Potatoes imported from China are dumped in Da Lat Saturday after being found to contain impermissibly high levels of a toxic insecticide. Photo by Lam Vien, Thanh Nien News
Authorities in the Central Highlands town of Da Lat on Saturday threw away of 26 tons of pink potatoes from China after samples tested positive for excessive levels of a toxic insecticide.
Tests on samples conducted on June 10 taken from the storage facility of local trader Nguyen Thi Nguyet found the amount of Chlorpyrifos, a popular organophosphate insecticide, was 16 times higher than the permitted level.
Chlorpyrifos, introduced by Dow Chemical Company, is said to be only moderately toxic to humans. Chronic exposure, however, has been linked to neurological problems, developmental disorders, autoimmune disorders, while exposure during pregnancy is known to nretard the mental development of unborn children.
The potatoes were disposed of at the town garbage dump while Nguyet, 44, was fined VND3.5 million (US$167) for violating food safety regulations.
Officials found 52 tons of gold and pink potatoes during their inspection, while Nguyet said she had already sold 30 tons to markets in Ho Chi Minh City.
Agriculture officials from Lam Dong Province, famous for its produce, have asked their counterparts in the southern metro to test potatoes at local wholesale markets.
Nguyet managed to produce official import documents as well as a safety certificate issued on May 20 by Lao Cai Province quarantine officials at the Chinese border.
The papers showed that the potatoes were imported for nearly US$0.16 a kilogram.
Da Lat authorities said the bust of Nguyet's storage marks a start of new campaign for Da Lat to regain the fame of its produce.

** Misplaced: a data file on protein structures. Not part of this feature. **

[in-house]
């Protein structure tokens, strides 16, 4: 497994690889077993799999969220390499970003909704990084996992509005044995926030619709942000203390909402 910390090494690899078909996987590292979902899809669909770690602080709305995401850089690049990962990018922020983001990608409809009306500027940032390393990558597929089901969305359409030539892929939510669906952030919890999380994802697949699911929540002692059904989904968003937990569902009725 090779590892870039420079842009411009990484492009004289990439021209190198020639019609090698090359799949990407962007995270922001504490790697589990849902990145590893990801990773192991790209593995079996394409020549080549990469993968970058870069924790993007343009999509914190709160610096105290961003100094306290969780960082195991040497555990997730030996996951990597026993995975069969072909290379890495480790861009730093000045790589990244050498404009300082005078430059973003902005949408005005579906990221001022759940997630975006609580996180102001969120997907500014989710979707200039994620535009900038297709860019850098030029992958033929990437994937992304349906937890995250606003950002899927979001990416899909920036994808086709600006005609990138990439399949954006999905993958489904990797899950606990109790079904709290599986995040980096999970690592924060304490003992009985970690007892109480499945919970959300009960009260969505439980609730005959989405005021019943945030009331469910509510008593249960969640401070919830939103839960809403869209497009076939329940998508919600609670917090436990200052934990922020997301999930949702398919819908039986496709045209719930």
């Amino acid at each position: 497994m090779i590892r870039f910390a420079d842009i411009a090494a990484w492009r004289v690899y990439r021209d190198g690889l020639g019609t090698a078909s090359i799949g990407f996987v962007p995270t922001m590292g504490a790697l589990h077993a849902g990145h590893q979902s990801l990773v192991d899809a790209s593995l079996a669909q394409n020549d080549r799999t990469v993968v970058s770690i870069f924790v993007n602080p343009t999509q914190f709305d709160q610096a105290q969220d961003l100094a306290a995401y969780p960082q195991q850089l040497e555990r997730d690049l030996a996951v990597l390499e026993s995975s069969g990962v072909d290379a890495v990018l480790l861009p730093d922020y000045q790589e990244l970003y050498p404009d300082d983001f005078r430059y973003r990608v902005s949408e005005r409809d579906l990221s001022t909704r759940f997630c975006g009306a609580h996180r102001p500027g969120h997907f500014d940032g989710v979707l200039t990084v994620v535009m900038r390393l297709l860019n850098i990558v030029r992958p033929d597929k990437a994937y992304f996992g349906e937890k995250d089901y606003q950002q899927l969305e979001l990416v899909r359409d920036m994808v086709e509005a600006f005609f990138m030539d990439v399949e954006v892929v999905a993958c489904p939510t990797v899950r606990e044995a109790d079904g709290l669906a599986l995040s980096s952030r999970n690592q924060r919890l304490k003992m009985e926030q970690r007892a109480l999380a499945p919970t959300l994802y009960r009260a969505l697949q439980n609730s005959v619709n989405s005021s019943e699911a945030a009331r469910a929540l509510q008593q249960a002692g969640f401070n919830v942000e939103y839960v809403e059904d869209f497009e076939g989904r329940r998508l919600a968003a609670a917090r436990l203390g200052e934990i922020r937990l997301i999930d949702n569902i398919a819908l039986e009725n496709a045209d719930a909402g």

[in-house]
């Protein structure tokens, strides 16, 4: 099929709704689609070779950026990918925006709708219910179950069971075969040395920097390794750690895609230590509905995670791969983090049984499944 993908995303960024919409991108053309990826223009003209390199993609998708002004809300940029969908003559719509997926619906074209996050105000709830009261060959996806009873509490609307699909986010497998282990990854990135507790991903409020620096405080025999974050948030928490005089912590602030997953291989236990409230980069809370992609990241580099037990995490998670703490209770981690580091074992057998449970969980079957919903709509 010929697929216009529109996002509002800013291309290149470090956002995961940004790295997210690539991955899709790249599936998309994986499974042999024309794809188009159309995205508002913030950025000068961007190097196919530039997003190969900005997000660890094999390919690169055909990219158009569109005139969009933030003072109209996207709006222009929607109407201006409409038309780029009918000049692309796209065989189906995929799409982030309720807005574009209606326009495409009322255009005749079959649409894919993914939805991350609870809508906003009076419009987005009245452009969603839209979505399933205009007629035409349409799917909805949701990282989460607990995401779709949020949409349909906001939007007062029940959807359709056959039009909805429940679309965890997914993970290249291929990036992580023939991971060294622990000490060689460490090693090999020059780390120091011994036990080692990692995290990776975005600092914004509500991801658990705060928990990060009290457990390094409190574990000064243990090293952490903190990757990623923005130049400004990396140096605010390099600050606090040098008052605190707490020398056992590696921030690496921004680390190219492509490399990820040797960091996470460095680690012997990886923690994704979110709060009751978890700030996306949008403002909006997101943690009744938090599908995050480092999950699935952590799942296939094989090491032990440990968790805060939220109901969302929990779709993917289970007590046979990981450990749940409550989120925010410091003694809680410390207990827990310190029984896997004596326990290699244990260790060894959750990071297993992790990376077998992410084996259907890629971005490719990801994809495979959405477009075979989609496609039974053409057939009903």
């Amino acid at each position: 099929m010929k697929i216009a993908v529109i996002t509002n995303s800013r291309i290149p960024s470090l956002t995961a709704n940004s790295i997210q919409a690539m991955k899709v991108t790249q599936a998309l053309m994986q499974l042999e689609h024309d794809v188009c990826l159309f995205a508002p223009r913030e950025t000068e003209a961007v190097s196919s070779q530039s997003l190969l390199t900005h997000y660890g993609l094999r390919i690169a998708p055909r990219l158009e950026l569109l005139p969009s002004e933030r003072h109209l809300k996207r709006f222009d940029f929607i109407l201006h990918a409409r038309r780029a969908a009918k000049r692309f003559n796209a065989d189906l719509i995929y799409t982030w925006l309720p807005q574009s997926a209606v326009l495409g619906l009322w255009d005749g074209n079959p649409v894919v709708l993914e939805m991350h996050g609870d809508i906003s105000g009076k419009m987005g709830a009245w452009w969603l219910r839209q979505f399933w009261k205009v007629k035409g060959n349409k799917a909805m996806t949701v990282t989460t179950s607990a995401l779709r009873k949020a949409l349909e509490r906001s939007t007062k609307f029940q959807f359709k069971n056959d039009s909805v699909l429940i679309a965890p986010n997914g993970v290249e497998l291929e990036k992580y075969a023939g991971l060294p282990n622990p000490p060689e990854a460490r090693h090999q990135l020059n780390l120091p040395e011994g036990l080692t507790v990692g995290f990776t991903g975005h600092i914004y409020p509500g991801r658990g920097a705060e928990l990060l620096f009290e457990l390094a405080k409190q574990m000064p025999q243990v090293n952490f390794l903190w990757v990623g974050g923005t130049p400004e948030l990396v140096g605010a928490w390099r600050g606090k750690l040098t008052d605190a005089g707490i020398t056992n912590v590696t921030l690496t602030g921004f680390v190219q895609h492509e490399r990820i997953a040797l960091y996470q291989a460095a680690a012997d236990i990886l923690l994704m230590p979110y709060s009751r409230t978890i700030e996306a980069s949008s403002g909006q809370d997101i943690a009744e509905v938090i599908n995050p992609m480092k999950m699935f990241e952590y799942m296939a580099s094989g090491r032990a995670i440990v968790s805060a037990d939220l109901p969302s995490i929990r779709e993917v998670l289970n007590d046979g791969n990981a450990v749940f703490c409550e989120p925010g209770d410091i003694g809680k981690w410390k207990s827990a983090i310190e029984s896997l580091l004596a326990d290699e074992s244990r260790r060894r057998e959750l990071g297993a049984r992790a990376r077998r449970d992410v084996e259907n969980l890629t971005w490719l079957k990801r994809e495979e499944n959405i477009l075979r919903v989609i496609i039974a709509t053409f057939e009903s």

Duong Ngoc Duc, an economic official from Da Lat, said many vendors have made Chinese potatoes appear to have come from Da Lat, a process which has backfired, giving local products a dubious reputation for threatening people's health.
Duc said Da Lat potatoes are only available in large quantities between December and May, but that between 20 and 30 tons of potatoes are transported to HCMC every day.
"It makes no sense," he was quoted by Tuoi Tre (Youth) newspaper as saying.
Duc said local authorities have kept a close watch on Nguyet for two years and noticed that she has been importing hundreds of tons of potatoes from China every year, reselling them to local vendors who would remove their black soil, covering the potatoes with Da Lat's typically red soil to make them look like they were locally planted and thus, capable of fetching five times the price as their Chinese counterparts.
"It would be hard for the average person to differentiate Chinese potatoes from Da Lat ones," he said.
Duong Minh Son, manager of a Da Lat agriculture produce market, said he has noticed vendors disguise the potatoes with red soil at the market and that all he could do was beg them to stop.
"There are no regulations that specifically forbid the practice," Son said.
He said some vendors told him their customers in HCMC asked them to add the red soil, and sometimes they make the potatoes even harder to distinguish by mixing those from China in with ones from Da Lat.
Some Da Lat vendors scratch the potatoes as Da Lat potatoes are known for having a thin skin, which tears easily.
Last month a wholesale market in District 8 in the outskirts of HCMC banned traders from selling Chinese ginger after tests found high levels of adicarb, a highly poisonous carbamate pesticide, in a ginger sample taken from the market.
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